Monday, May 29, 2006

Verona, Verona, wherefore art thou, Verona?

Here are some other pictures and stories from our afternoon in beautiful, ancient Verona.

A few centurions stand outside the arena.

Approaching the Piazza dei Signori from the vegetable market, Piazza delle Erbe.

A statue of Dante Alighieri stands in the Piazza dei Signori, which is why it's sometimes also called Piazza Dante. It's in the heart of Verona's medieval section. Dante spent his years of exile in Verona, as a guest of the ruler, Scaglieri. Here's a closer look at Dante's statue:

Just to the right of Dante in the picture, you can a statue above the arch. This is of Girolamo Fracastoro, a physician, scientist, and poet. Back in the 1500s Girolamo proposed a theory that diseases were caused by microorganisms! The ancient Veronese must have thought him crazy. One of Girolamo's poems centers on a character named Sifilo. That's where we get the word "syphilis." And here's Girolamo:

One of many lions in Verona. The lion is the symbol of St. Mark, patron saint of nearby Venice. Verona was under the rule of La Serenissima for about four centuries, so the lion is represented all over the city in the region. Our guide told us the Veronese say there are more lions in their town than in Africa.

I believe this particular lion is near the Piazza delle Erbe, but unfortunately I can't be sure. We saw so many sights that afternoon in Verona, it was hard to keep track of what was what. So if you can fill in the details, please add it to the comments on this blog, per favore.

Calgon, take me away!!! Please.

Thursday, May 25th.

Okay. So we get off the autostrada in mainland Venice, and come to the end of the auto portion of the trip. We'll next take a water taxi to take us to the islands. Here in the Piazzale Roma, what do I see?

Good heavens!! (For my non-Palousian friends, I work on the Washington State University campus, in PULLMAN.) Thanks to Sandy for drawing this bar to my attention!

As it turned out, we ran into more reminders of home. This one tickled the Scandinavian Lutherans in our party. (Roger and Dennis - are you sending your people to check up on me?)

Genoa's Cathedral of San Lorenzo.

I made it a point to visit many of these spots in Italy.

This confessional was in Genoa's medieval San Lorenzo cathedral.

But enough with the baring of my soul. (It would take a verrrrrrrrrrrrry long blog.)

The Cathedral of San Lorenzo was consecrated in 1118. This makes it older than Milan's Duomo by more than two centuries! However, the distinctive black-and-white striped exterior was added in the 1500s.

This is the arch above the cathedral entrance. It was hard for me to get a wide shot of the outside of the cathedral, because the square in front of it is astonishingly small, so one cannot step back far enough to get a shot of the facade without special equipment. But get a good look at the facade at this site. (When you get to the page, you may have to click on "skip this ad" to see the photo.)

San Lorenzo holds many relics, including remains long believed to be those of John the Baptist. This is the chapel of San Giovanni Battista.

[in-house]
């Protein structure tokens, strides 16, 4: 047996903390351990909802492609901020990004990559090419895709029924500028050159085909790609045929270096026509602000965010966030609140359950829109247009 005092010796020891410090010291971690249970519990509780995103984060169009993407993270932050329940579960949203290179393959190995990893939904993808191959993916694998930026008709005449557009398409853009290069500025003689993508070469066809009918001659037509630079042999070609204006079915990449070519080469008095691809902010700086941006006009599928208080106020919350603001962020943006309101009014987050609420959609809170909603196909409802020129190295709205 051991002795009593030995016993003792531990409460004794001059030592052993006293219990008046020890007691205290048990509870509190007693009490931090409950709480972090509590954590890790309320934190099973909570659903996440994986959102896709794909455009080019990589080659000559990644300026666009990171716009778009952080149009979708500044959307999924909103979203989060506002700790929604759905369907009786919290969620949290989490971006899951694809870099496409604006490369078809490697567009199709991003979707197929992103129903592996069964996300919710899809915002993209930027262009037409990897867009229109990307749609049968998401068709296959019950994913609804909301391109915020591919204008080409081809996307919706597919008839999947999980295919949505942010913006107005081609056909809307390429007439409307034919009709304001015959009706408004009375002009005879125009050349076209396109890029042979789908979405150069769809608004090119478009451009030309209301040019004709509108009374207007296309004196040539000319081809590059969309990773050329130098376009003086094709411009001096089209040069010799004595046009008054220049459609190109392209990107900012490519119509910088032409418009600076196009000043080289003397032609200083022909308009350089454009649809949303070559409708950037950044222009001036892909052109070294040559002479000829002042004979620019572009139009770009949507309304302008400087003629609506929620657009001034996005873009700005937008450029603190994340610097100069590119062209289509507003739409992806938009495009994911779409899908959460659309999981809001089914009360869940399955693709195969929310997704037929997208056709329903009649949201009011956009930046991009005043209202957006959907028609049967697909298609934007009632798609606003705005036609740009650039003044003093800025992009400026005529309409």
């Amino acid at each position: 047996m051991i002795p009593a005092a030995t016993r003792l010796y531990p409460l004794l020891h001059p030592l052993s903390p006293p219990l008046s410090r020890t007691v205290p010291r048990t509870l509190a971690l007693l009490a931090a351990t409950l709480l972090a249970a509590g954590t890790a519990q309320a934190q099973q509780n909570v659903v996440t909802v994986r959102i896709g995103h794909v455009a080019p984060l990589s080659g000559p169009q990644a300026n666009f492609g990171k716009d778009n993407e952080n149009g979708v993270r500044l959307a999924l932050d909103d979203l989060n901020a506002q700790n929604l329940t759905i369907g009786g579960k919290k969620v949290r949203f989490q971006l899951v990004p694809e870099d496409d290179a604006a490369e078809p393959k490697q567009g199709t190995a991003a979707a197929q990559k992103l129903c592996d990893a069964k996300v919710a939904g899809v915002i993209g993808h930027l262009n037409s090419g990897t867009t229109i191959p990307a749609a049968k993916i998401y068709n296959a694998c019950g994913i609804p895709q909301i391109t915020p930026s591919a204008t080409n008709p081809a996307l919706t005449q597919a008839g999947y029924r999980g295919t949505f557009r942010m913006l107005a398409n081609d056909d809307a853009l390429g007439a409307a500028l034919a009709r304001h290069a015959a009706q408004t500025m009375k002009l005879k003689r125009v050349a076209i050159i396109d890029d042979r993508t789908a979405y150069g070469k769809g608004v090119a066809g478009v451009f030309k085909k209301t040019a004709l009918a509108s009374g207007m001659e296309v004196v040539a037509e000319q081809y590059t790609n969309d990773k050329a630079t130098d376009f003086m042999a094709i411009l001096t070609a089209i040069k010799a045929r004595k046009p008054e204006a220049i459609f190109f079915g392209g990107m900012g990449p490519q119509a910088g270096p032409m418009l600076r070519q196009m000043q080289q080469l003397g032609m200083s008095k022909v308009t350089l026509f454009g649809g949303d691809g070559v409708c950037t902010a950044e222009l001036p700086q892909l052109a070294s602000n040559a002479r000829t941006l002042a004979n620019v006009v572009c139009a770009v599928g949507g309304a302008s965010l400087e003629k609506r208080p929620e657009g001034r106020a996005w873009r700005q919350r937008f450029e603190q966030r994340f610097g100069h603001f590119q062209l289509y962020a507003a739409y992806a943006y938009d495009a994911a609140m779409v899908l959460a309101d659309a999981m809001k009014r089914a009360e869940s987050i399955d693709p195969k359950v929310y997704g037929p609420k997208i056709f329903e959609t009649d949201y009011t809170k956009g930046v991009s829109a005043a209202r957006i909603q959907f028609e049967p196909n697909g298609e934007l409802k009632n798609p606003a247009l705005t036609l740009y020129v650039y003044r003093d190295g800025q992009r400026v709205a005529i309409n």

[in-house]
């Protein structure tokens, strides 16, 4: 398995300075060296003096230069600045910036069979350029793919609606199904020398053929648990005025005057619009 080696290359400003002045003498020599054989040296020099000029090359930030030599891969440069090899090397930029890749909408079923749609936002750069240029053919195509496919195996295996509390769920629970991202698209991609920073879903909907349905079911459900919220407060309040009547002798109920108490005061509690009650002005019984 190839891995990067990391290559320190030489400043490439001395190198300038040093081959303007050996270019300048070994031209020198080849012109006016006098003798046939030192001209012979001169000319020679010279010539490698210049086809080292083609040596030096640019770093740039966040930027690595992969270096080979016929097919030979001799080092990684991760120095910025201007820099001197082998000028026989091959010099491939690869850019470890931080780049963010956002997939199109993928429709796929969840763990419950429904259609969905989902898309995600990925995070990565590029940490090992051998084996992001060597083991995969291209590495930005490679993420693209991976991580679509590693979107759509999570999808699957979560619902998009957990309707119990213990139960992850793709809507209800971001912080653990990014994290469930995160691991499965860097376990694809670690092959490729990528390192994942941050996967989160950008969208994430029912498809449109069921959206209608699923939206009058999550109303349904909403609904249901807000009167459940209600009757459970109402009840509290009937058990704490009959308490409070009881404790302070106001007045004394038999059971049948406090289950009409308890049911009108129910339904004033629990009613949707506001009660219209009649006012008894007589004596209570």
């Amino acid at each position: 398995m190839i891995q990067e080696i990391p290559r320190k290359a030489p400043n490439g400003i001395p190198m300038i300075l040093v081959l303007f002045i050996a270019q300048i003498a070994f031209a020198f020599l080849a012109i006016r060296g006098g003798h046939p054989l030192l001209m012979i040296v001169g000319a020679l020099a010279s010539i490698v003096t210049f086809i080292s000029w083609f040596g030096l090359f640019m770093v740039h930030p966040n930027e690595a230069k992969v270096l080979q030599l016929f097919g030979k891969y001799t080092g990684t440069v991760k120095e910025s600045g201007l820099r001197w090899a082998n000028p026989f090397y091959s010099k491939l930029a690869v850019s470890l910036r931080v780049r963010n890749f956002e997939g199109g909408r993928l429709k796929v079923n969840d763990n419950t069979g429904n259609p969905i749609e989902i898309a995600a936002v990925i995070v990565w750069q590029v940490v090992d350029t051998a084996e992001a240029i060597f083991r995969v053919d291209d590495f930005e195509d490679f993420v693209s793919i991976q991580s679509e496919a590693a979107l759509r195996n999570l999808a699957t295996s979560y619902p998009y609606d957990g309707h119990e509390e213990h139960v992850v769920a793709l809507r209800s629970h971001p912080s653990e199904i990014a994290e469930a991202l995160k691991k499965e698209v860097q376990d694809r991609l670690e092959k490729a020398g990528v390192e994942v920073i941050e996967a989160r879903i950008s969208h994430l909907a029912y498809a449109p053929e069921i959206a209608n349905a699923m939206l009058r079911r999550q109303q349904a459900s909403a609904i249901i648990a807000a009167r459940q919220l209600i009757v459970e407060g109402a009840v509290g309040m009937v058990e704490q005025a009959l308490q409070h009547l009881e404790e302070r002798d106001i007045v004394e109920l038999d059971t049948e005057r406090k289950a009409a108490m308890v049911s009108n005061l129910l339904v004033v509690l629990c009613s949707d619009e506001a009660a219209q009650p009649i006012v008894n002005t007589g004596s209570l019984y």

Detail above the altar.

The remains were stolen in Turkey. Are they really John's? As our guide Fausta said, that's not really the issue for the Genovese. What matters is their faith, that their city is protected by that particular saint.

Her are more pictures of the interior of San Lorenzo.

Last Supper, by Procaccino (I think!).

In the chapel of John the Baptist are three statues of Christiany's strongest mother figures: Eve, Mary and John's mother Elizabeth. It was nice to see Eve in the mix. Opposite the mothers are strong fathers, including St. Joseph. But you'll see Christ's legal guardian in several other spots in the San Lorenzo Cathedral. He's a pretty popular guy.

Now, this statue of St. Joseph is not in the John the Baptist chapel, but on the opposite end of the San Lorenzo cathedral. I really liked it. It's rare to see Jesus portrayed as a child - not an infant or toddler, but a child, and a cheerful one at that. (I really miss my little Joseph back home now!)

When you spend time with Gillian, your guardian angel has to work overtime.

We were in a museum in Genoa - either Palazzo Rosso or Palazzo Bianco, I can't remember which - and quite by accident, got this great shot of Sandy placed just so, against that stunning fresco. Dear Sandy, a sweet angel herself. We tried to corrupt her, but she was obviously traveling with Higher Powers.

I'm back home in Moscow now, late on Sunday night. It took about 27 hours of travel to get here, beginning in Venice with a 5AM boat ride from the hotel directly to the Marco Polo airport; then on to an Alitalia flight to Milan, then an SAS flight to Copenhagen. There our plane was delayed by an hour, as it had been struck by lightning and they wanted to do a thorough check before we boarded. None of us had any problem with that delay! Then a 10-hour flight to Seattle, and finally on the good old Horizon back to Pullman-Moscow.

After leaving Genoa it was hard to blog, partly because all of our events ran late into the night; partly because my room in Venice, gorgeous as it was, was so small there wasn't a table on which I could set up the laptop; partly because wireless access at a nearby internet point cost a lot; but mostly because I was pretty well wiped out every night.

I did jot notes each night, though, and with those I'll pick up where I left off and you should see new entries over the next couple of weeks. (I'm also waiting for my tourmates to get back and share their pictures, and post the best ones.)

Off to bed now, perchance to rise and play with photo editing software.

Buona notte...